Myself, airing out of Alabaster Chute in the Diagonals zone at Bridger Bowl

This tin was in my pocket during a pretty violent fall in Mundy's. Saved me from ending my season early, that's for sure.

As for touring and climbing, I’ve spent a lot of time on the easy approach and low angle of Mt Ellis, but I also found a drainage that I am going to keep secret for a little while. Skied off of 3 different summits over 4 days in this area.

Panorama of the Northern Absaroka mountains

The first of the three mountains climbed and skied during a summit binge in this drainage.

The fun thing about the 3 mountains in this zone is that they get progressively more difficult. The first day was on the easiest peak to get a feel for the snow and see what the terrain looked like.

Steve Geiger coming out of the inversion on the approach

Only one of many aesthetic and fun looking lines only a little more than 2 hours from the trailhead

Over the next two days I bagged both of these mountains

Shawtann Whitson climbs towards the summit of the first mountain climbed.

Rob Wudlick and Steve Geiger hike to our line

Shawtan Whitson enjoys the bottom half of 1200' of powder.

Steve Geiger on the approach for summit number 2

Steve Geiger nears the summit of peak number 2 after getting caught in an afternoon storm

Patrick Lawrence gears up at the trailhead in the wee hours of the morning for an attempt on the third peak.

Looking down my line from the top of the gnarliest peak in the zone

The last peak we climbed was the most difficult to climb and ski. I was up there with my good friend Patrick, who I ski and climb with frequently. After winning a round of ro-sham-bo for first tracks down what appeared to be one of the best runs of my life, Patrick staked out a cover worthy photo angle and waited for me to drop. I clicked into my skis on the pointy summit and looked down my line, one turn on a spine then straightline a little chute, lay a big slasher for the photo then race my slough out. I yelled to Patrick that I was dropping. I lightly skied onto the spine and made my first turn, this is when the mountain reached up and took one of my skis. I fell headfirst down a little chute, over some rocks then went through the washing machine as my slough pushed me down the hill. I fought my way out of the moving snow above another rock band, and with only one ski traversed to a “safe” spot. I yelled to Patrick I was ok, but I was missing a ski. Worried my ski was buried deep in slough at the bottom, I looked around and sure enough, my ski was poking straight-up still on the top of the mountain. Patrick recovered it and brought it to me. I gave him first tracks for the rest of the run because of my stupid fall.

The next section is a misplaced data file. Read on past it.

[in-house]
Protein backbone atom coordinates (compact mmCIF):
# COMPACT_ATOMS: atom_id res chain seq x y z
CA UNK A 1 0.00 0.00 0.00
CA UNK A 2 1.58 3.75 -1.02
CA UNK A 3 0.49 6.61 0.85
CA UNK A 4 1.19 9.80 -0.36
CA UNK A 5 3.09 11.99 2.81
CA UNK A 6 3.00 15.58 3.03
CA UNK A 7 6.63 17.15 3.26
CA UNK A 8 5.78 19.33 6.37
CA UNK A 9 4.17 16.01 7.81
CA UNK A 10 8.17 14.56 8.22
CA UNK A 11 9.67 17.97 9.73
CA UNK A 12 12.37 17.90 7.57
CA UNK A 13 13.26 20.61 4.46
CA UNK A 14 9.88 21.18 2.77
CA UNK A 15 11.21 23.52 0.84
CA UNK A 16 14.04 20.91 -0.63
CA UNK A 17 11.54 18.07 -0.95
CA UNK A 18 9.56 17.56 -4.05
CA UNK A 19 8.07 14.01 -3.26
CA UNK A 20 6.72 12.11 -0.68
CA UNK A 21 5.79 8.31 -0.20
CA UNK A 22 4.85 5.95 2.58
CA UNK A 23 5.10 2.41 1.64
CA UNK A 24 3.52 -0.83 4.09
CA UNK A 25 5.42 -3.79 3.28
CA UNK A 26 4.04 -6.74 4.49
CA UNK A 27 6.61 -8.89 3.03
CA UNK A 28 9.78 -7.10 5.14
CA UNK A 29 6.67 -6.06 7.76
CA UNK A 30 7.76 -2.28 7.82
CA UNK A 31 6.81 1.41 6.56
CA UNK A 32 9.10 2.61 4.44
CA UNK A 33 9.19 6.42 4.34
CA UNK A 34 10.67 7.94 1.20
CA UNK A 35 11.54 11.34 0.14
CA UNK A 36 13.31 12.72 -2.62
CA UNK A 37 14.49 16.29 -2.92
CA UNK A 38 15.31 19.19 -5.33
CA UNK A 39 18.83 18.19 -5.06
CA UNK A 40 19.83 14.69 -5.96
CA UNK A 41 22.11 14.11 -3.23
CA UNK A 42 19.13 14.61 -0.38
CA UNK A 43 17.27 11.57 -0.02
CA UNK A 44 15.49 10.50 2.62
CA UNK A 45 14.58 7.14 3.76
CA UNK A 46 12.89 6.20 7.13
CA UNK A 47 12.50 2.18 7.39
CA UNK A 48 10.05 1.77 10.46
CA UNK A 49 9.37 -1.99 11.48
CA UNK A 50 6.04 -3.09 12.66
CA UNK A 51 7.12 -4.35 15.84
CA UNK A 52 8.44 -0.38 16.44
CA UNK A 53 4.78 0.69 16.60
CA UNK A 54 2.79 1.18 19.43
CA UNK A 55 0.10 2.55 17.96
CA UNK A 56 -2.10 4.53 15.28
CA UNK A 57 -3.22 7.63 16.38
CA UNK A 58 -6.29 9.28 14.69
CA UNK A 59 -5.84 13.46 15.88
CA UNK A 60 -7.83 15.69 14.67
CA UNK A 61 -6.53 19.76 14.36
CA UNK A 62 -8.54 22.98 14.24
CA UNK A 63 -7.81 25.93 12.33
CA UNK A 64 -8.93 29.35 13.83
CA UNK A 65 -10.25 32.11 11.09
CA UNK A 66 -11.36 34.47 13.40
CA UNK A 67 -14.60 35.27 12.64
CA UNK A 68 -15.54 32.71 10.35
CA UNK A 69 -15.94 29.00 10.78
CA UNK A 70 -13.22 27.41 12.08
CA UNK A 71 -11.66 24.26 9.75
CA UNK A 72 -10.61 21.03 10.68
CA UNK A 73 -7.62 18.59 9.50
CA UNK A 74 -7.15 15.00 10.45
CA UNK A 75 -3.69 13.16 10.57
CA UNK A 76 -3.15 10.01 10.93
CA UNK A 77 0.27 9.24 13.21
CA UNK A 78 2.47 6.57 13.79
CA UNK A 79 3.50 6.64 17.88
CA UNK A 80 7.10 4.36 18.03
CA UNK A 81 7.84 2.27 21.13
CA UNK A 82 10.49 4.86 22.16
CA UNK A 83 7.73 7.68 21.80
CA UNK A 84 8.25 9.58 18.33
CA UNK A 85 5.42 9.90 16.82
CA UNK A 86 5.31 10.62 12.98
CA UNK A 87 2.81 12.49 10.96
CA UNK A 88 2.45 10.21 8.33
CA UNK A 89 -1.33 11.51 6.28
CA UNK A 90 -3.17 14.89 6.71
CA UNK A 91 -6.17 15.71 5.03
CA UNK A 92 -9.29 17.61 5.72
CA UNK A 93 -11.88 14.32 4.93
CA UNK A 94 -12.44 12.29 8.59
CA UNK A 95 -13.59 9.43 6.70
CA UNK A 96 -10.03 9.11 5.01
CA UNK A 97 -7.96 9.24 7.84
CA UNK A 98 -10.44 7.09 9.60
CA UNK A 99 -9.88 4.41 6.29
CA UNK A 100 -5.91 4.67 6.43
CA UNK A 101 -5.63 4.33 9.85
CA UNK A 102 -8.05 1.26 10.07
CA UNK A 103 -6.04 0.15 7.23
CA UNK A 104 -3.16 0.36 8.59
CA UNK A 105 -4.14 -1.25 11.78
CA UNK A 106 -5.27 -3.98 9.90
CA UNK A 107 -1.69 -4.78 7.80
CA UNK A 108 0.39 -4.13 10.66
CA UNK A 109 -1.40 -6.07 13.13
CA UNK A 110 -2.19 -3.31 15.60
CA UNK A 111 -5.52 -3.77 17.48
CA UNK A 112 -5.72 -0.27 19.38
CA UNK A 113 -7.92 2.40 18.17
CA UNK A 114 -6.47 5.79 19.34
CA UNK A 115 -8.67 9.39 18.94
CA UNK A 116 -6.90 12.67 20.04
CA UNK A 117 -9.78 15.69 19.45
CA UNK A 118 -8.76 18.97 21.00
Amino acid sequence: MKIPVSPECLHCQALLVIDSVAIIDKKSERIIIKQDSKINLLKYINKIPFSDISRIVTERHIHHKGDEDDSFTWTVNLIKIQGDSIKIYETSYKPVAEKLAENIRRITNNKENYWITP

Looking back up through the carnage after falling on my first turn. If you look at the very top of the mountain you can see my ski poking up.

Patrick Lawrence slashes after rescuing my ski.

Winter is back


Ski season has begun for me up in Bozeman. I’ve been skiing almost every chance I get. Sorry no action shots, but I have gotten a couple good scenic pics. Click on them to enlarge.

Gallatin Valley from the Bridger Ridge on a beautiful November afternoon.

Ross Peak looking sweet through the clouds.

For my Grandfather


Just a quick post for my granddad who passed away last weekend at the ripe old age of 89. I missed the funeral due to too much snow and my flight being canceled. I went and made some turns for him since the snow kept me from the funeral.

SGilsonCred

Yours truly doing some early season nighttime shredding up at Bridger. Mad photo props to Steve Gilson for this one.